The Next Crisis for Puerto Rico: A Crush of Foreclosures

Industry Update
December 16, 2017
 

Puerto Rico has had an awful decade — and it’s about to get worse.

First came a brutal 10-year recession and financial crisis that drove businesses from this island and left 44 percent of the population impoverished. Then, in September, Hurricane Maria, a powerful Category 4 storm, shredded buildings, wrecked the electrical power grid and possibly led to more than 1,000 deaths.

Now Puerto Rico is bracing for another blow: a housing meltdown that could far surpass the worst of the foreclosure crisis that devastated Phoenix, Las Vegas, Southern California and South Florida in the past decade. If the current numbers hold, Puerto Rico is headed for a foreclosure epidemic that could rival what happened in Detroit, where abandoned homes became almost as plentiful as occupied ones.

About one-third of the island’s 425,000 homeowners are behind on their mortgage payments to banks and Wall Street firms that previously bought up distressed mortgages. Tens of thousands have not made payments for months. Some 90,000 borrowers became delinquent as a consequence of Hurricane Maria, according to Black Knight Inc., a data firm formerly known as Black Knight Financial Services.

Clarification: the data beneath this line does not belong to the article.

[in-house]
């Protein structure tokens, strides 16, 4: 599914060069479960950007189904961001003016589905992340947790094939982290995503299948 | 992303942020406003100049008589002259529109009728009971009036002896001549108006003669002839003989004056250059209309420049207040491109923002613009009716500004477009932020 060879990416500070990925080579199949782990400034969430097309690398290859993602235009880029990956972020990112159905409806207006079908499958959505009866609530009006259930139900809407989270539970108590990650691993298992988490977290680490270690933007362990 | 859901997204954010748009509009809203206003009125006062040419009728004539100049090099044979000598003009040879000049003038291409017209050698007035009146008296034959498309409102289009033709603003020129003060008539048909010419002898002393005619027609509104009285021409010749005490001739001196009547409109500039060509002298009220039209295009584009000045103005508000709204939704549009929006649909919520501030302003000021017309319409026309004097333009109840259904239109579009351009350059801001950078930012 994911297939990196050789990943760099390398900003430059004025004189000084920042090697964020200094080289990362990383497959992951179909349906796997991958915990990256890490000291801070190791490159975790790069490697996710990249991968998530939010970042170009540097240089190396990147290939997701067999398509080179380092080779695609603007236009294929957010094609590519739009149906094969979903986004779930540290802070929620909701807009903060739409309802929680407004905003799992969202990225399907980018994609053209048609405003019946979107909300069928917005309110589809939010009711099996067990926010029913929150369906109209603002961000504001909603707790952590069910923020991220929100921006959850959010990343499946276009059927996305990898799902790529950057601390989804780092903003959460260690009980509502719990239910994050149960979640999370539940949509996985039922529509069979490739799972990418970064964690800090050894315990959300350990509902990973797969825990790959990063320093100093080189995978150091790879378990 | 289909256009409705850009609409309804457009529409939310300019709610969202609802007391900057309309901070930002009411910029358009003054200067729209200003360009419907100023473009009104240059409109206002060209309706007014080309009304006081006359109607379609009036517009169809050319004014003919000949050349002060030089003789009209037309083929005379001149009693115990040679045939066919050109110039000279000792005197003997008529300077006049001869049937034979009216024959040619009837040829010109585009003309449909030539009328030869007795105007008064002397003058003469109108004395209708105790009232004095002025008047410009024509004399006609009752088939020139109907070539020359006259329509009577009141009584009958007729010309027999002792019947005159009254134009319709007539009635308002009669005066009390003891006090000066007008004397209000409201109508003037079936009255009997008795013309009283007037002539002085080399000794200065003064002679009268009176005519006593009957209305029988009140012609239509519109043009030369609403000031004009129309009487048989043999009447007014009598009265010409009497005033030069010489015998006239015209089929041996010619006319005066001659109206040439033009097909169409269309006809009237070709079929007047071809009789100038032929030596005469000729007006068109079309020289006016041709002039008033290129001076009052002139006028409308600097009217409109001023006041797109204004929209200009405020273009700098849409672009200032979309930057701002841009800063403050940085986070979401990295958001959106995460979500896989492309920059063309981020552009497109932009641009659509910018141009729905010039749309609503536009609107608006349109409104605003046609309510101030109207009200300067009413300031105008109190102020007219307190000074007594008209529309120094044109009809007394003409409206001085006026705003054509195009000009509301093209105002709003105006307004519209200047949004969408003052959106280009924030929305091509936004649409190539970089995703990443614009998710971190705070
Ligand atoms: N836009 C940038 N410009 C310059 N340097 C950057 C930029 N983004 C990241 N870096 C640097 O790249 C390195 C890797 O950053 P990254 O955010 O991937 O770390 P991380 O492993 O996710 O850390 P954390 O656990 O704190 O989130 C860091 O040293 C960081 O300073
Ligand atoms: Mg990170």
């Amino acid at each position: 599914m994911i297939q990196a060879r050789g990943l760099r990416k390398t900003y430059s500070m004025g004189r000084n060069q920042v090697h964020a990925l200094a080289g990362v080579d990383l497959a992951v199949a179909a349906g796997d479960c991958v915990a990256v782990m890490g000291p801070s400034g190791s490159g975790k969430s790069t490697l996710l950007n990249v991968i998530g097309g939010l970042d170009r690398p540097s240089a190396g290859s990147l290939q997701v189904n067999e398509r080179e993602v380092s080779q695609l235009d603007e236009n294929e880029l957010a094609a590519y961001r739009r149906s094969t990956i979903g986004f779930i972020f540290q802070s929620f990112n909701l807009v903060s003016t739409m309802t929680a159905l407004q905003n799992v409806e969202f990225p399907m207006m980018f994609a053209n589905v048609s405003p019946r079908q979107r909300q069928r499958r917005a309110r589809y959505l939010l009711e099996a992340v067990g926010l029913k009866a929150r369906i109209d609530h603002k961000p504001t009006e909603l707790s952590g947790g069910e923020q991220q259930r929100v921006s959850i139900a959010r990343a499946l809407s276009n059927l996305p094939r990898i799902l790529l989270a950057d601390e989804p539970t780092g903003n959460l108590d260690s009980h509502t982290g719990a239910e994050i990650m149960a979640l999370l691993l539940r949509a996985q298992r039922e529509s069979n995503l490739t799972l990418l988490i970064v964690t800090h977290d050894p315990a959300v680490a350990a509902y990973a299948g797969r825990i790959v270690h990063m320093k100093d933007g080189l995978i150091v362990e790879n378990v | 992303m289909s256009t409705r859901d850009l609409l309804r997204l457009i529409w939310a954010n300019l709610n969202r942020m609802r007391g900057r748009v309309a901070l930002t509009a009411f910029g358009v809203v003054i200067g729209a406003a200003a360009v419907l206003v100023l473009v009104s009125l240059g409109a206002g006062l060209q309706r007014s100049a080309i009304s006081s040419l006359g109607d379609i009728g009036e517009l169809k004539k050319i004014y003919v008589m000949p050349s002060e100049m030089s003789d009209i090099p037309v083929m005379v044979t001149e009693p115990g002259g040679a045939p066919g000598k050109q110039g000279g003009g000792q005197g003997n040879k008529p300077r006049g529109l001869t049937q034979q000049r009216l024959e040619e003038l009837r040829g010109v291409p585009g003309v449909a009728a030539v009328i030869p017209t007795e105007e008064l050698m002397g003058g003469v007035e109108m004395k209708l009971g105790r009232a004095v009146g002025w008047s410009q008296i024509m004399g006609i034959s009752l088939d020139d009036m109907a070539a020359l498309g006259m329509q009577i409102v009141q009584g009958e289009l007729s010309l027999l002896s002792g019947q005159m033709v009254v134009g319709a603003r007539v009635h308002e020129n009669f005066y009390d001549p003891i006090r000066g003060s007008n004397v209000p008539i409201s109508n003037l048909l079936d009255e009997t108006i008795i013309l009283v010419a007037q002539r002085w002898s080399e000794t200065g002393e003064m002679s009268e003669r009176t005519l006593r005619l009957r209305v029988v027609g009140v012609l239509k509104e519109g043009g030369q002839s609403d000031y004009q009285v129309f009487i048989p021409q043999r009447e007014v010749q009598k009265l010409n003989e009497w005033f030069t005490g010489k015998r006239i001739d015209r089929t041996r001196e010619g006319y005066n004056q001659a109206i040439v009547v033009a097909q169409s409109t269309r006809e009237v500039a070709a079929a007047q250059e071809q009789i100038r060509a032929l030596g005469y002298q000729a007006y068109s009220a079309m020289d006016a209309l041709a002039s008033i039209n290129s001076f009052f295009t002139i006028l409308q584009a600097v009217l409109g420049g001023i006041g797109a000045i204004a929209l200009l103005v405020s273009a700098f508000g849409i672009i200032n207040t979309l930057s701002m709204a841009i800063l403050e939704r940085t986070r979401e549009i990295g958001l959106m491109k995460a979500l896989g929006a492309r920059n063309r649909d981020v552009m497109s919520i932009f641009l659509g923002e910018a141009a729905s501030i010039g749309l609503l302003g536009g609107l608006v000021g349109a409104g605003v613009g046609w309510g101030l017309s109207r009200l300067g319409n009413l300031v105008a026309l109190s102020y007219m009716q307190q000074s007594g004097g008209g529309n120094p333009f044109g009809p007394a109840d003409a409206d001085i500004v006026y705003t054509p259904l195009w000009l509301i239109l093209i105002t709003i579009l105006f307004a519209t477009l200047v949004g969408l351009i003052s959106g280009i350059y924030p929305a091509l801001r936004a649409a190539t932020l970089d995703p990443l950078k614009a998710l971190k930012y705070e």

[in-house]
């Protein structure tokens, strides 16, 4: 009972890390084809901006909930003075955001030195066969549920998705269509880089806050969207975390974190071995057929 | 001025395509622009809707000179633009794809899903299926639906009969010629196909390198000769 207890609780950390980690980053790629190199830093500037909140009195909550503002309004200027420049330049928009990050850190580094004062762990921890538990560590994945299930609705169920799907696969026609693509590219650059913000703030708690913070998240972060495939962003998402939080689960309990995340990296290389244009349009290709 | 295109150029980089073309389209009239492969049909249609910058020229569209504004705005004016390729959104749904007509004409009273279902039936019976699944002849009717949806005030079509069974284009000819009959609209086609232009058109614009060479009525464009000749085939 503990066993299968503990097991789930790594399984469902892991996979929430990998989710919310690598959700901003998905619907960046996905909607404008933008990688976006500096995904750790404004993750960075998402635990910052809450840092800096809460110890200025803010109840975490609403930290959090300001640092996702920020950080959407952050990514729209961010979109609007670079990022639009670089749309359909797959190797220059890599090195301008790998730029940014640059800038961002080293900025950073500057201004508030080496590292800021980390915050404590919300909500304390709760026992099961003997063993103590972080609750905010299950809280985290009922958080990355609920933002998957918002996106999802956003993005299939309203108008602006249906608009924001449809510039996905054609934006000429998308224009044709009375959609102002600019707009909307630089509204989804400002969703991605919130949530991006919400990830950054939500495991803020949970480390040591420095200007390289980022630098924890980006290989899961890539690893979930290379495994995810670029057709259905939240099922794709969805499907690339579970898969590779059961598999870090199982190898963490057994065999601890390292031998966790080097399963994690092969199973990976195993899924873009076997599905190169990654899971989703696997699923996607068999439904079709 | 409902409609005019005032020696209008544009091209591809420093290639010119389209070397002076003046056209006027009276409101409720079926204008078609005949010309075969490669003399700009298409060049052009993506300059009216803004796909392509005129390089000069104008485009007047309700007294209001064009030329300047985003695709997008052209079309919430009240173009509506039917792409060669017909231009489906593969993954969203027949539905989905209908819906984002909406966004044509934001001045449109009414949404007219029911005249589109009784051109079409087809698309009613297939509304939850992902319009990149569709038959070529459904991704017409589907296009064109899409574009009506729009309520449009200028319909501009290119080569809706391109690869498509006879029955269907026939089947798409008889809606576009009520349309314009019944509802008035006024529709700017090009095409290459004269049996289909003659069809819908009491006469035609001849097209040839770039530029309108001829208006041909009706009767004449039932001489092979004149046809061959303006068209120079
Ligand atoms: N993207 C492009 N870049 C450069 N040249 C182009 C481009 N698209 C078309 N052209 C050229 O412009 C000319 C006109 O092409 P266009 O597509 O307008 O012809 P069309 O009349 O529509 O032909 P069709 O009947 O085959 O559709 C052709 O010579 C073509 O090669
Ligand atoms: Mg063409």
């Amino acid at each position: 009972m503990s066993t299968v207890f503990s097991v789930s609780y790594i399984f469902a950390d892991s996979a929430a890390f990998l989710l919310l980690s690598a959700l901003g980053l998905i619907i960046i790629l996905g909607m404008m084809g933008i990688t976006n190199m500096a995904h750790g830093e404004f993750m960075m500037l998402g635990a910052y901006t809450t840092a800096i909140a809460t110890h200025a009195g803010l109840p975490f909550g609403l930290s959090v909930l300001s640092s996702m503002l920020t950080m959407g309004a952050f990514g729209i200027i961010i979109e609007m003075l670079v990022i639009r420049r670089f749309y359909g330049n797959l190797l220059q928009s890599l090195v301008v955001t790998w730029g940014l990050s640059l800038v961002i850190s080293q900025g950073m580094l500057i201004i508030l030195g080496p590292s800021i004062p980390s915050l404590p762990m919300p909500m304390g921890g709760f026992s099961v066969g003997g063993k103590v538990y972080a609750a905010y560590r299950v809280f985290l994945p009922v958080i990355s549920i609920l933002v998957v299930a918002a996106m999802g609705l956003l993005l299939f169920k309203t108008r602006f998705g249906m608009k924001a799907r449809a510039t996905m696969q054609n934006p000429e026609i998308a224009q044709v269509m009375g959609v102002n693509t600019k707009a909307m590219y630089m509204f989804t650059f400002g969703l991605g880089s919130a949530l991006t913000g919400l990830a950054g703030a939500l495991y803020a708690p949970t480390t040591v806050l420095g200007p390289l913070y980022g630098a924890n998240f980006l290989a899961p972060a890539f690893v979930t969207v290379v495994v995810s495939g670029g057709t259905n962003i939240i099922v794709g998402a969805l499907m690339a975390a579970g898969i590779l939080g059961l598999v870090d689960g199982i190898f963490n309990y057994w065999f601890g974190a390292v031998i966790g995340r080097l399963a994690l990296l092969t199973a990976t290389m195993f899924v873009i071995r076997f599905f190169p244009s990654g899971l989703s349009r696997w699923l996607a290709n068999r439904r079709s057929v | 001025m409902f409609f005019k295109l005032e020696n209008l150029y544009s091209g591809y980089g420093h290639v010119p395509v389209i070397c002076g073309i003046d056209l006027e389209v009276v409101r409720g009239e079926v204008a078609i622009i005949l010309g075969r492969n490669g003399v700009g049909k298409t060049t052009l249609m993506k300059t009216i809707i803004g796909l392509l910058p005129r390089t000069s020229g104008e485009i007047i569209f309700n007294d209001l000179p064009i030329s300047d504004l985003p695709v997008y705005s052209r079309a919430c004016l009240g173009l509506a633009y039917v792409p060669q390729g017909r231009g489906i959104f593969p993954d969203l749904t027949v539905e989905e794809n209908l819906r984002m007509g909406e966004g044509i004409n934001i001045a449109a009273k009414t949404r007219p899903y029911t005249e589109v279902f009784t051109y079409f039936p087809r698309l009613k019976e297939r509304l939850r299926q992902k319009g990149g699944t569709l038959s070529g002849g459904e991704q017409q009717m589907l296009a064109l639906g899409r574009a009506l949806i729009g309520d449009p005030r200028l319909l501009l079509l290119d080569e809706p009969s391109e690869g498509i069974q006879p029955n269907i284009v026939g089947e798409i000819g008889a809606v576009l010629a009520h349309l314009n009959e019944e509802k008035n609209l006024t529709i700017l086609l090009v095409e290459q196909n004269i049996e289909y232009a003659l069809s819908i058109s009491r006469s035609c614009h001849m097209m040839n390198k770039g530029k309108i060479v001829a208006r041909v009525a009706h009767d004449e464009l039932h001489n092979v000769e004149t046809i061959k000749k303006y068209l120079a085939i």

Puerto Rico’s 35 percent foreclosure and delinquency rate is more than double the 14.4 percent national rate during the depths of the housing implosion in January 2010. And there is no prospect of the problem’s solving itself or quickly.

“If there is no income, the people cannot make payments,” said Ricardo Ramos-González, coordinator of a consumer legal aid clinic at the University of Puerto Rico School of Law. “Thousands have lost their jobs, thousands of small business have closed, and thousands more have left the country.”

At the moment, dealing with a mortgage lender about a missed payment may be a distant concern for many of the 3.4 million people in Puerto Rico. They are literally still picking up the pieces, struggling to live without electricity or trying to get insurance companies to pay claims to repair their homes. More than 100,000 people are believed to have left to go live with friends and family on the mainland.